China’s decision to cut its benchmark interest rates for the first time in two and a half years reflects the recent deterioration in economic data. With GDP and inflation both at four-year lows, Chinese authorities cannot content themselves solely by reducing the required reserve ratio on banks as wasthe practice in 2011-2012. The impact of China’s move is a classic play of boosting global equities, commodities and their currencies, reinforcing investors’ preferred play of shorting EUR and GBP vs the Canadian dollar. Yen weakness returns to the fray alongside the rebound in equities, proving that any USD/JPY pullback is a temporary opportunity to admit bulls into the December-Abe party.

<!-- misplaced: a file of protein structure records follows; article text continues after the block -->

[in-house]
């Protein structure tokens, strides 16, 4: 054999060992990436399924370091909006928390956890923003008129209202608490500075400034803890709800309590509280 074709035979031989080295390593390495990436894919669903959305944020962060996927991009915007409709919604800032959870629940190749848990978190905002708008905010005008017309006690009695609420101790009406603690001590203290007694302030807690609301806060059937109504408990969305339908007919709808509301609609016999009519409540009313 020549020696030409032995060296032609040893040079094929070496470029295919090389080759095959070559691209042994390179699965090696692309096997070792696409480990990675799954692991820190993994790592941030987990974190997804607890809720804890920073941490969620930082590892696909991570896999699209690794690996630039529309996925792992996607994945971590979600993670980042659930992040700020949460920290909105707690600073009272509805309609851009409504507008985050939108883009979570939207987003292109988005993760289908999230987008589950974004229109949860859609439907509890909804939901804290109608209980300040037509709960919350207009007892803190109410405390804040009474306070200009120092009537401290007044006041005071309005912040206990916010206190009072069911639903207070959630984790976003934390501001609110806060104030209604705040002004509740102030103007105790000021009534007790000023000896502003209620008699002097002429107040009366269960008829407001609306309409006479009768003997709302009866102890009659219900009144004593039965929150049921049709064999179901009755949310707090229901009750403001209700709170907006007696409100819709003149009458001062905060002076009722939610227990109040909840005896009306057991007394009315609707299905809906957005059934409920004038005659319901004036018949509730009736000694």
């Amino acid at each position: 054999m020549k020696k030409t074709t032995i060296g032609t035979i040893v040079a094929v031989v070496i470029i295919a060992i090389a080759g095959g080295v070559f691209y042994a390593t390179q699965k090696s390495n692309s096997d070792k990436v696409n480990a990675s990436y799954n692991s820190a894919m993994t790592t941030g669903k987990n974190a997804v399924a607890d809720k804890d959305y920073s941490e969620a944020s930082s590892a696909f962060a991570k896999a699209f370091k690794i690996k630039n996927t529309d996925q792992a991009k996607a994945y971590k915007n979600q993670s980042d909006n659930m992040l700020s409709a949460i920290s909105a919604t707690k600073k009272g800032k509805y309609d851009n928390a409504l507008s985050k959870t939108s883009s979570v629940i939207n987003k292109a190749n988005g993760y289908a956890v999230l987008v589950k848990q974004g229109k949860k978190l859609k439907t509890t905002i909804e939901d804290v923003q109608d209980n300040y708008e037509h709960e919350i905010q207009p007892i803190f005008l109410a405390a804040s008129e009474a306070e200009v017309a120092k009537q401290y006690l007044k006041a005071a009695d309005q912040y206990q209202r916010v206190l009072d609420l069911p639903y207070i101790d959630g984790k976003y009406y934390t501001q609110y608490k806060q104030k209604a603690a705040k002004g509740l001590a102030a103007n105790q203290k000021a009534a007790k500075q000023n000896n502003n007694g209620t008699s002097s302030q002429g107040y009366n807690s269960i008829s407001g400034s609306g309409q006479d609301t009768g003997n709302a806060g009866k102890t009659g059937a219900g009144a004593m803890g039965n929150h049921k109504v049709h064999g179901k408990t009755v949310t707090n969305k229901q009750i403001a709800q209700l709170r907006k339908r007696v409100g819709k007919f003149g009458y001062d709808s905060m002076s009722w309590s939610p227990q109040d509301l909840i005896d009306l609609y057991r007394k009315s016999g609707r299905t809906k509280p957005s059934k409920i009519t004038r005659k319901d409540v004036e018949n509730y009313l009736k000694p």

– China cut its one-year deposit rate by 0.25 % to 2.75% and its lending rate by 0.4 % to 5.6%, which means the spread between both rates is now at 2.85%, the lowest in 16 years.
– Thursday’s flurry of manufacturing and services surveys from the US, China and Eurozone confirms the status quo in the currency markets; a cooling off in the pace of US manufacturing expansion, despite remaining the highest rate in the G7 –, while both Germany and China eked out an expansion, albeit at a slower pace, as did the pan-Eurozone measure of both sectors. France remained in contraction territory.
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Autor: Ashraf Laidi.